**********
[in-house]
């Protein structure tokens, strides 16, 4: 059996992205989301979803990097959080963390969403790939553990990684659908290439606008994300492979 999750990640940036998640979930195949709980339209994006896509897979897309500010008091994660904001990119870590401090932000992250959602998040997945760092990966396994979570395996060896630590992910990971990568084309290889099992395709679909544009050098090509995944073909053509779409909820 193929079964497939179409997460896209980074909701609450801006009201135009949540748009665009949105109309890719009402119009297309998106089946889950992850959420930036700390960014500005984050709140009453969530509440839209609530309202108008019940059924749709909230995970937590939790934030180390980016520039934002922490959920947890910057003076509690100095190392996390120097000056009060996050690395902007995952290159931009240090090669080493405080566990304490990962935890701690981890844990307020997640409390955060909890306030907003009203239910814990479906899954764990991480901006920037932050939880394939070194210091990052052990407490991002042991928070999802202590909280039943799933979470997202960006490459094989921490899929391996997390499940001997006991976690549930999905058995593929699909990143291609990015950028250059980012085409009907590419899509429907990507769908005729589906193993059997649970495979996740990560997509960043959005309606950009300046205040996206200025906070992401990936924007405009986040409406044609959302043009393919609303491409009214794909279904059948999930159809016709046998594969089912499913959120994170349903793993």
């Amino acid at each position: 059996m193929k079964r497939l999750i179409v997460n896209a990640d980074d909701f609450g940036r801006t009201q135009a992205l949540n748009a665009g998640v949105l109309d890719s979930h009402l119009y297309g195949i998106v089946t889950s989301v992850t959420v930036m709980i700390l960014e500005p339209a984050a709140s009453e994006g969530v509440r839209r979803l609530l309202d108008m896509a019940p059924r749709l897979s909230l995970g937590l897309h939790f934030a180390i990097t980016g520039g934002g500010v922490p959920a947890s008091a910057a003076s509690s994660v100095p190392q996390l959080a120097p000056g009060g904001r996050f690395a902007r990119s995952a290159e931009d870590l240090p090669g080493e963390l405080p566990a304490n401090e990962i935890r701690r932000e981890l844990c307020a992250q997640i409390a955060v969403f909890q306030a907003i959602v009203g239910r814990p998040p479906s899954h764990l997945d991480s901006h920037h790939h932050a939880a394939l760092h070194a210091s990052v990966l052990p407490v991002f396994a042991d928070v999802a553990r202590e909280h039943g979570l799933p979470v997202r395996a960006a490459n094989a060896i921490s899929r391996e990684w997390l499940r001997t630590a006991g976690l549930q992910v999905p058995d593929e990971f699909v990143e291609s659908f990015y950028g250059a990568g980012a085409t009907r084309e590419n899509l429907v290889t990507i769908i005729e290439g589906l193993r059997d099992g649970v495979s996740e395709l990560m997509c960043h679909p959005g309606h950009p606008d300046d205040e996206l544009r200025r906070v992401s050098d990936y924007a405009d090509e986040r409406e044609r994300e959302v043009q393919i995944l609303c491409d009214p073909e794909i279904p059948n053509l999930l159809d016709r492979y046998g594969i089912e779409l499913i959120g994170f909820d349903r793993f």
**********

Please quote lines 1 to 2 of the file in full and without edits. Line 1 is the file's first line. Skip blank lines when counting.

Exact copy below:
[in-house]
């Protein structure tokens, strides 16, 4: 059996992205989301979803990097959080963390969403790939553990990684659908290439606008994300492979 999750990640940036998640979930195949709980339209994006896509897979897309500010008091994660904001990119870590401090932000992250959602998040997945760092990966396994979570395996060896630590992910990971990568084309290889099992395709679909544009050098090509995944073909053509779409909820 193929079964497939179409997460896209980074909701609450801006009201135009949540748009665009949105109309890719009402119009297309998106089946889950992850959420930036700390960014500005984050709140009453969530509440839209609530309202108008019940059924749709909230995970937590939790934030180390980016520039934002922490959920947890910057003076509690100095190392996390120097000056009060996050690395902007995952290159931009240090090669080493405080566990304490990962935890701690981890844990307020997640409390955060909890306030907003009203239910814990479906899954764990991480901006920037932050939880394939070194210091990052052990407490991002042991928070999802202590909280039943799933979470997202960006490459094989921490899929391996997390499940001997006991976690549930999905058995593929699909990143291609990015950028250059980012085409009907590419899509429907990507769908005729589906193993059997649970495979996740990560997509960043959005309606950009300046205040996206200025906070992401990936924007405009986040409406044609959302043009393919609303491409009214794909279904059948999930159809016709046998594969089912499913959120994170349903793993």